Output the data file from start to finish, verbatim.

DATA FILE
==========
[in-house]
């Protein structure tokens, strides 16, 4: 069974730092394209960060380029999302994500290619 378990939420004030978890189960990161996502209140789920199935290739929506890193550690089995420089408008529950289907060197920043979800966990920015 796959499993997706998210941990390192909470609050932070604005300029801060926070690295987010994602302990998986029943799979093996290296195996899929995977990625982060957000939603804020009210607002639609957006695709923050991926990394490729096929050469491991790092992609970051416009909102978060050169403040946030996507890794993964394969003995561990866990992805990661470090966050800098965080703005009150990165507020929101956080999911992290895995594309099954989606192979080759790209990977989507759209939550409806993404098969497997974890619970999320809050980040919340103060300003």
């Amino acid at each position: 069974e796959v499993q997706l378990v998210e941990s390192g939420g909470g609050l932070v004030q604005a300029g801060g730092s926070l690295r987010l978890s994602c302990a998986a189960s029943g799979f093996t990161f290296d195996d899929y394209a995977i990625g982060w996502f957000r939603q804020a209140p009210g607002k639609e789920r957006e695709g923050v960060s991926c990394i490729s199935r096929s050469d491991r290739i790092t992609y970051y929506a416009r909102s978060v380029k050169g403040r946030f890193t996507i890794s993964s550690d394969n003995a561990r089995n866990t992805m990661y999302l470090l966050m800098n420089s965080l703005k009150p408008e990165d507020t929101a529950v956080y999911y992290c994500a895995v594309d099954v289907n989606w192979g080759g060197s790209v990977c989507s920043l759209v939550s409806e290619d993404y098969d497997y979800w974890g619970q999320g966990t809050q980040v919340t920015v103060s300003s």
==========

[in-house]
């Protein structure tokens, strides 16, 4: 069974730092394209960060380029999302994500290619 378990939420004030978890189960990161996502209140789920199935290739929506890193550690089995420089408008529950289907060197920043979800966990920015 796959499993997706998210941990390192909470609050932070604005300029801060926070690295987010994602302990998986029943799979093996290296195996899929995977990625982060957000939603804020009210607002639609957006695709923050991926990394490729096929050469491991790092992609970051416009909102978060050169403040946030996507890794993964394969003995561990866990992805990661470090966050800098965080703005009150990165507020929101956080999911992290895995594309099954989606192979080759790209990977989507759209939550409806993404098969497997974890619970999320809050980040919340103060300003």
């Amino acid at each position: 069974e796959v499993q997706l378990v998210e941990s390192g939420g909470g609050l932070v004030q604005a300029g801060g730092s926070l690295r987010l978890s994602c302990a998986a189960s029943g799979f093996t990161f290296d195996d899929y394209a995977i990625g982060w996502f957000r939603q804020a209140p009210g607002k639609e789920r957006e695709g923050v960060s991926c990394i490729s199935r096929s050469d491991r290739i790092t992609y970051y929506a416009r909102s978060v380029k050169g403040r946030f890193t996507i890794s993964s550690d394969n003995a561990r089995n866990t992805m990661y999302l470090l966050m800098n420089s965080l703005k009150p408008e990165d507020t929101a529950v956080y999911y992290c994500a895995v594309d099954v289907n989606w192979g080759g060197s790209v990977c989507s920043l759209v939550s409806e290619d993404y098969d497997y979800w974890g619970q999320g966990t809050q980040v919340t920015v103060s300003s």